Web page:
BlackRock now manages over $10 trillion in assets

BlackRock Inc. posted higher quarterly profit, as market gains and new client money lifted the investment firm’s assets under management above $10 trillion for the first time.

BlackRock Inc. posted higher quarterly profit, as market gains and new client money lifted the investment firm’s assets under management above $10 trillion for the first time.

The money manager reported net income of $1.64 billion, or $10.63 a share, in the fourth quarter, up 6% from $1.55 billion, or $10.02, in the same period a year earlier. Analysts polled by S&P Global Market Intelligence predicted per-share profit of $10.22.

Revenue rose 14% to $5.11 billion, slightly below analysts’ average estimate of $5.15 billion.

The company’s shares fell 2.2% on Friday. Analysts said some investors were concerned interest-rate increases and higher expenses might weigh on 2022 results.

BlackRock ended the year with $10.01 trillion in assets, the first time any money manager has surpassed the milestone. The firm is the top seller of exchange-traded funds, and demand for ETFs and other low-cost investments that track market indexes has fueled BlackRock’s transformation from a bond-investing specialist to the world’s largest money manager.

In the fourth quarter, though, BlackRock benefited from strong inflows into its actively managed investments. Active funds brought in nearly half of the $211.7 billion in net new client money the firm added in the period.

The pickup in the active business, which includes stock- and bond-picking funds and alternative investments like infrastructure, real estate and private debt, has helped BlackRock counter the downward pressure on fees all money managers have faced as many investors turned to index funds. While active funds account for about a quarter of BlackRock’s assets, they contributed almost half of the manager’s fees during the fourth quarter.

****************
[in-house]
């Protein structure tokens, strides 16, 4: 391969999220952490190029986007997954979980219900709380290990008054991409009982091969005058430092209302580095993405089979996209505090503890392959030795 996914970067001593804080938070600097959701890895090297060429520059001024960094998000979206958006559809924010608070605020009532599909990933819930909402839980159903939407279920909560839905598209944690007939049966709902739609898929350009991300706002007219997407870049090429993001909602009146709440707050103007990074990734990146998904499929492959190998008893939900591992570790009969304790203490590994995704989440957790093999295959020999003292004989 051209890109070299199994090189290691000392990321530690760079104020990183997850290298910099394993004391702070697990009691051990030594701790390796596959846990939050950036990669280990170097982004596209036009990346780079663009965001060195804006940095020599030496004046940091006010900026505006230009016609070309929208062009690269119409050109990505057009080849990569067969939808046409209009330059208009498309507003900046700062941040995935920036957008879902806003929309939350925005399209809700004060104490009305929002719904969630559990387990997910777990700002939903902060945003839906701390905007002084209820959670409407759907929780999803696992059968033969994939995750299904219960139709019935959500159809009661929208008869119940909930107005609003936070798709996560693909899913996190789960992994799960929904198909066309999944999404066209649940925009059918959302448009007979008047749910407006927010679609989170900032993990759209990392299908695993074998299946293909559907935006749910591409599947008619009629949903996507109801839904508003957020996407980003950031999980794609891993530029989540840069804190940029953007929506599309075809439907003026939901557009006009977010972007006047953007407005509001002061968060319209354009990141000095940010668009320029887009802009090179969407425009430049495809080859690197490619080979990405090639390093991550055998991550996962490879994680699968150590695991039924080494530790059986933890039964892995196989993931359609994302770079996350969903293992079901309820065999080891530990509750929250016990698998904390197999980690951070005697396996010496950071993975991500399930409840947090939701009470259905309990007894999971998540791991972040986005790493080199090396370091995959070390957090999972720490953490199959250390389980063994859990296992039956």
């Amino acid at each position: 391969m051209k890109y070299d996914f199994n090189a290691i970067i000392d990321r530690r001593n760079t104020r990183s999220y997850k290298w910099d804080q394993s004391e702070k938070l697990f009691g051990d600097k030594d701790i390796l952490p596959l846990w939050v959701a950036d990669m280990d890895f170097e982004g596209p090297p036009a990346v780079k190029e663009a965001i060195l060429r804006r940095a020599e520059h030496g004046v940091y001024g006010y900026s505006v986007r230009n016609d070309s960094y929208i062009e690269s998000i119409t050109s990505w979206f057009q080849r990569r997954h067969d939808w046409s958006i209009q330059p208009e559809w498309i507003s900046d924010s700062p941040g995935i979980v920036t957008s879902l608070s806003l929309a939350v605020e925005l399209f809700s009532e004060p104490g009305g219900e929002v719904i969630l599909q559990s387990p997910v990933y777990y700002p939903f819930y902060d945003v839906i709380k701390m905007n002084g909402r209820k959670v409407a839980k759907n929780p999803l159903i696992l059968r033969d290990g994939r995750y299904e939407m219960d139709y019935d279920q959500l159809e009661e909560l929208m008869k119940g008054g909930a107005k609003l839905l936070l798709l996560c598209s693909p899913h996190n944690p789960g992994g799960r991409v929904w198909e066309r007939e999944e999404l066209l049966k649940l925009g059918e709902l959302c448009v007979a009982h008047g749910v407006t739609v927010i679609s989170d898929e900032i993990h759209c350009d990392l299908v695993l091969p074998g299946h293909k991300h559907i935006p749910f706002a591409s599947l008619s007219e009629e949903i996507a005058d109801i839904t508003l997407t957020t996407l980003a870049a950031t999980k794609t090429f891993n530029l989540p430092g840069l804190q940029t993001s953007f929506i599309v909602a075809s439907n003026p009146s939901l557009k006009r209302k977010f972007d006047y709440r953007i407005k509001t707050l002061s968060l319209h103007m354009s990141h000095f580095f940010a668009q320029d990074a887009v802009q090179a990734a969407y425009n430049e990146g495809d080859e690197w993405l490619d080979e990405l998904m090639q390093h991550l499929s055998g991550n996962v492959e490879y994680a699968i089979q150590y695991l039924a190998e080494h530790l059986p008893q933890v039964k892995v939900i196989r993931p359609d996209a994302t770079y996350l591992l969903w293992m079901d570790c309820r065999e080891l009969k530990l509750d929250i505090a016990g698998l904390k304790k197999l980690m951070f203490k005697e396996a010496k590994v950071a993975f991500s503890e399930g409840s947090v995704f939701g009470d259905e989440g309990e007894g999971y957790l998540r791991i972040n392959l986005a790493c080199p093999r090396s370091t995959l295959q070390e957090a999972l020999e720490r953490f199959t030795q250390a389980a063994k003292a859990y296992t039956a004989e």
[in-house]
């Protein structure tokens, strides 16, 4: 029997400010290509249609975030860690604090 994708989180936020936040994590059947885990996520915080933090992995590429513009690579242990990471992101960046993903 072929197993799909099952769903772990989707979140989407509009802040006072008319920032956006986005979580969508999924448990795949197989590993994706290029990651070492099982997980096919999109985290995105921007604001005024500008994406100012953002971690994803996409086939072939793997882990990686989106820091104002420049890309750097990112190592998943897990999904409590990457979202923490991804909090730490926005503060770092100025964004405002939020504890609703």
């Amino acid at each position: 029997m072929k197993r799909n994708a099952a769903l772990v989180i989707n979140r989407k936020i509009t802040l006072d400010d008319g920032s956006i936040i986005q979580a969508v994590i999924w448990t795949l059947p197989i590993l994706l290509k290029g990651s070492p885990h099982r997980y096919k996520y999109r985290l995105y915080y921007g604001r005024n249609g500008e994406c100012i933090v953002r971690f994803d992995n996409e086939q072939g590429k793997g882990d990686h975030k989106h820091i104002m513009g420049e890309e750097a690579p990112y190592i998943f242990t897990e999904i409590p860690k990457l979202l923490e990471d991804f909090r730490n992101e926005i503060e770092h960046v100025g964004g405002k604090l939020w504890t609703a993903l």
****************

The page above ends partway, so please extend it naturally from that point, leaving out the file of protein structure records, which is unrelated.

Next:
On a conference call with analysts, BlackRock Chairman and Chief Executive Larry Fink said the firm’s active business was now benefiting from the build-outs it had made to both its investment teams and its sales organization. Big pensions, endowments and other institutional clients are turning to a handful of asset managers to oversee a larger slice of their assets, Mr. Fink said. That also helps BlackRock, as one of only a few firms that has both large active and passive platforms.

“We are probably the best-positioned organization in the world to meet those types of opportunities," he said. “If anything, I think that momentum is going to accelerate going forward."

Some investors worry BlackRock’s active-investing business might lose steam in the new year, said Brennan Hawken, an analyst with UBS Group AG. A big chunk of the firm’s fourth-quarter inflows poured into bond funds.

“As you’ve seen from the rate market year to date, rates are backing up pretty hard," Mr. Hawken said. “The idea that that fixed-income strength would continue may not be a home run."

BlackRock’s annualized fee rate fell slightly in the fourth quarter from the third, signaling the money manager’s revenue growth might slow, he said.

On Friday’s call, BlackRock finance chief Gary Shedlin said the manager planned to boost its workforce by as much as 10% this year as it builds out its businesses. Continued technology investments will help increase core general and administrative expenses by 15% to 20%, he said.

For the year, BlackRock earned $5.9 billion, or $38.22 a share, on revenue of $19.37 billion.

BlackRock’s shares fell $23.44 to $844.14 on Friday afternoon. The stock is up 14% in the past year.

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